A group of Broadway greats sang a triumphant tribute to Stephen Sondheim in Times Square
Success is measured not by a list of our accomplishments, but by a legacy of people inspired by our passion.
This past Sunday (November 28), Broadway royalty gathered together in Times Square to pay tribute to Stephen Sondheim, the composer and lyricist who created legendary works for six decades, and whose name is practically synonymous with musical theatre. The tribute came after his passing on Friday.
The entertainers sung “Sunday” from “Sunday in the Park With George.” Some think that Sondheim wrote a fictionalized story about George Seurat’s famous painting A Sunday Afternoon on the Island of La Grande Jatte, but it would be more accurate to say that he captured the essence of an artist’s inner battle between pure passion and toxic obsession, and simply set it to music. Such was Sondheim’s talent for encapsulating the human condition into breathtaking lyrics and dynamic composition.
Broadway Honors Sondheim—’Sunday’ from ‘Sunday in the Park With George’ in Times Square 11/28/21
The massive crowd is a sea of recognizable faces, including Sara Bareilles (“Waitress”) and Josh Groban. Perhaps most easily spotted is teary-eyed Lin Manuel Miranda, a modern-day Sondheim in his own right.
Miranda would later be seen reading a passage about “Sunday in the Park with George” from Sondheim’s memoir, which read:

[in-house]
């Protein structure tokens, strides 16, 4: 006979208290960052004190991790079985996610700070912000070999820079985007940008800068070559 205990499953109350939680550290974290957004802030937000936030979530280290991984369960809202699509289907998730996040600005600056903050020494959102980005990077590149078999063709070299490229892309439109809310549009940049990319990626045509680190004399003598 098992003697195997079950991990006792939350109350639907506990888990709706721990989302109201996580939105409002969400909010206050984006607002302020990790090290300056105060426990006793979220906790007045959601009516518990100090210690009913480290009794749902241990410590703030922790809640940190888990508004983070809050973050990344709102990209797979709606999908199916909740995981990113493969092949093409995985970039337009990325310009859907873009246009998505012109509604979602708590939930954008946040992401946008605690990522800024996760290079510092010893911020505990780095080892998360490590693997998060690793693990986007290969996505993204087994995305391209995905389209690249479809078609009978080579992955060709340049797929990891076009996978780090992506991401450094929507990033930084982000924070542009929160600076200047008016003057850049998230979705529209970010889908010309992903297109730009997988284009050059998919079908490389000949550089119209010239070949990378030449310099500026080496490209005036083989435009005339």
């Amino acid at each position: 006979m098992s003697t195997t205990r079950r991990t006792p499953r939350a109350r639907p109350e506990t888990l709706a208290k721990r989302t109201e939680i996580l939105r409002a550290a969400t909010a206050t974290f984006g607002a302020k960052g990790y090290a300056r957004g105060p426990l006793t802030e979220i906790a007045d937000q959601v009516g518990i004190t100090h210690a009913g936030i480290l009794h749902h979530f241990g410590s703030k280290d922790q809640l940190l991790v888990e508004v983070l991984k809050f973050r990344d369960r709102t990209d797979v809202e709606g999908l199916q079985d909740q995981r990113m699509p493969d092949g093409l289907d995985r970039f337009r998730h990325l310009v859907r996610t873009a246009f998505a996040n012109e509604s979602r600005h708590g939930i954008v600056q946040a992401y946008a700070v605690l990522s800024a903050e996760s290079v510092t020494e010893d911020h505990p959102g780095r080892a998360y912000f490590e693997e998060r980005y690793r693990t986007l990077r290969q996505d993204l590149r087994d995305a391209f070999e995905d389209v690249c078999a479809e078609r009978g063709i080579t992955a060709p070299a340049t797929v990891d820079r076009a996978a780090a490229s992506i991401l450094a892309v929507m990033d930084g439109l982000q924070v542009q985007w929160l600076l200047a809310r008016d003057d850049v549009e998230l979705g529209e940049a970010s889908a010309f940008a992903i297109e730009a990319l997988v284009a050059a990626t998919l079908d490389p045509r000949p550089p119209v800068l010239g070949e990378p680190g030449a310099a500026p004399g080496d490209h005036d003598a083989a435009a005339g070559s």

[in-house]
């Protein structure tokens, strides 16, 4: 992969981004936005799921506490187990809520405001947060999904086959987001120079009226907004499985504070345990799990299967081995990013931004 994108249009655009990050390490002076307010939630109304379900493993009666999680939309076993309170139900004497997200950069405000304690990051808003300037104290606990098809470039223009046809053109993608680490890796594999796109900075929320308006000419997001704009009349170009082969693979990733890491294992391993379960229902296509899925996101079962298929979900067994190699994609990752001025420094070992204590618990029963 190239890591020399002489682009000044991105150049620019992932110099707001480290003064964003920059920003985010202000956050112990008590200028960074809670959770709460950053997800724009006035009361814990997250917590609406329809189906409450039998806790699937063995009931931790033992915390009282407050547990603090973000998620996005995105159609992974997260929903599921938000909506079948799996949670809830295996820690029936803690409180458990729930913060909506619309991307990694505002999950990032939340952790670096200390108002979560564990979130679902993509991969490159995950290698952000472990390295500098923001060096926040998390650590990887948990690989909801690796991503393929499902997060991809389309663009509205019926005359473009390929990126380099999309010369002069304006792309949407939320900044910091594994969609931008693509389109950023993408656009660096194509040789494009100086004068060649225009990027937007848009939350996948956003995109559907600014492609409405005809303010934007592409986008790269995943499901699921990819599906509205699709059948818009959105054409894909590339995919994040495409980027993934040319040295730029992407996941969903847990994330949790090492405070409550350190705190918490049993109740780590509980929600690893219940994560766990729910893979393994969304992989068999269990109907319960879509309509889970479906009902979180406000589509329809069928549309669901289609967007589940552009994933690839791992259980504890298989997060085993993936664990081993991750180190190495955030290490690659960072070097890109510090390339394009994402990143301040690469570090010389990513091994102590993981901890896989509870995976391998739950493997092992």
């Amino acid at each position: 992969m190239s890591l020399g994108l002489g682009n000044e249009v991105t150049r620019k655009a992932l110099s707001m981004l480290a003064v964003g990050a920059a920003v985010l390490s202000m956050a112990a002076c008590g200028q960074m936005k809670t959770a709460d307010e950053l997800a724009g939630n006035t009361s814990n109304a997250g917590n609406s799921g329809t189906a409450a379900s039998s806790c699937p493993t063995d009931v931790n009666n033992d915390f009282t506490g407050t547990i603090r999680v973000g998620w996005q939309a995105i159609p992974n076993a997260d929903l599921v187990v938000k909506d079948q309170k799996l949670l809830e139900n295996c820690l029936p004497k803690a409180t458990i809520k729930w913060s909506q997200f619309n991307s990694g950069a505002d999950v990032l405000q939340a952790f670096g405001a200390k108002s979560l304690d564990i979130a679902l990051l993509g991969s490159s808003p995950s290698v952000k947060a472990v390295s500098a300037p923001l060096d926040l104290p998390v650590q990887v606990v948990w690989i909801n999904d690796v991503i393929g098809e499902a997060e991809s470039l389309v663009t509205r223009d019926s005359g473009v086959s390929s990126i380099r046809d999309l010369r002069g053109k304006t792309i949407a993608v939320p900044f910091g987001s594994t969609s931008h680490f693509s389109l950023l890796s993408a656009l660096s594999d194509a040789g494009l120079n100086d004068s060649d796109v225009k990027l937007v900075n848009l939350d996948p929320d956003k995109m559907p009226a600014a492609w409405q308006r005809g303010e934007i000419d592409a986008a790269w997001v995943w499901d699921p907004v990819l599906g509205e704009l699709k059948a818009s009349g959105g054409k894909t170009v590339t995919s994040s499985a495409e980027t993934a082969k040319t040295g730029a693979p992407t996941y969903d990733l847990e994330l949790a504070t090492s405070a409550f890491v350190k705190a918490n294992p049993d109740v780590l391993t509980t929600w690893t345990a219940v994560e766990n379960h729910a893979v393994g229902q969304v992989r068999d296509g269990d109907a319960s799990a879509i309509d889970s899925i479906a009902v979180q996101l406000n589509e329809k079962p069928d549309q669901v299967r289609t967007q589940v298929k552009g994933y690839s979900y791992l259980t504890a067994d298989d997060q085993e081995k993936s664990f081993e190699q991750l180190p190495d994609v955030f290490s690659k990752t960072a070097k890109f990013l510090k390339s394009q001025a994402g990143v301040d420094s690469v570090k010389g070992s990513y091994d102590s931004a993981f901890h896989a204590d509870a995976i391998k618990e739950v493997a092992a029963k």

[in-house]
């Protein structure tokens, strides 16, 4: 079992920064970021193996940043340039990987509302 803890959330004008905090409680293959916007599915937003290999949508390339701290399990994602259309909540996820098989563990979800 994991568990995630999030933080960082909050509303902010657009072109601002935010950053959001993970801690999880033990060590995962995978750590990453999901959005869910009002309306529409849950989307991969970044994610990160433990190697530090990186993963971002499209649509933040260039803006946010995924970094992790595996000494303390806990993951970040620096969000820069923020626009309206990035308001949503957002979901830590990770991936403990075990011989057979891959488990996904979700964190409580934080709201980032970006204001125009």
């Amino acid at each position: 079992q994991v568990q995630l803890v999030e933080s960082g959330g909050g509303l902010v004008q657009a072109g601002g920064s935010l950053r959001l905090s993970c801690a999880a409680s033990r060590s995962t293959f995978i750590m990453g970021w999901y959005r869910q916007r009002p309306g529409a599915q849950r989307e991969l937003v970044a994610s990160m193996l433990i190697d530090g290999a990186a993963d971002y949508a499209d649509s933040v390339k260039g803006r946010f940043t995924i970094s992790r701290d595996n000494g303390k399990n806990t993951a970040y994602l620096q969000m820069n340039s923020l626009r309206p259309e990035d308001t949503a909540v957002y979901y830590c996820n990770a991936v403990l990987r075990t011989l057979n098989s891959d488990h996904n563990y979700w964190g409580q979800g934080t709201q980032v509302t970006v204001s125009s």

“Once during the writing of each show, I cry at a notion, a word, a chord, a melodic idea, an accompaniment figure… In this show, it was the word ‘forever’ in ‘Sunday.’ I was suddenly moved by the contemplation of what these people would have thought if they’d know they were being immortalized, and in a major way, in a great painting.”
Towards the verticals of trees
Forever . . .
By the blue purple yellow red water
On the green
Orange violet mass
Of the grass
In our perfect park
Made of flecks of light
And parasols . . .
Bumbum bum Bumbumbum
Bumbum bum . . .#Sondheim pic.twitter.com/AG9e5zoAND
— Howard Sherman (@HESherman) November 28, 2021
In an age where we’re more likely to stay at home and watch Netflix than go to a live concert, let alone go see a musical, there are many who have not experienced that inexplicable, magic quality that live theatre possesses. At its best, it inspires people to use their voice, practice empathy and come together in community with one another. Sondheim was the very best of the best at embodying this quality in his works. And if this video is any indication, he will be sorely missed.
Sondheim too will be immortalized, perhaps in a way he’d never imagined during his lifetime.
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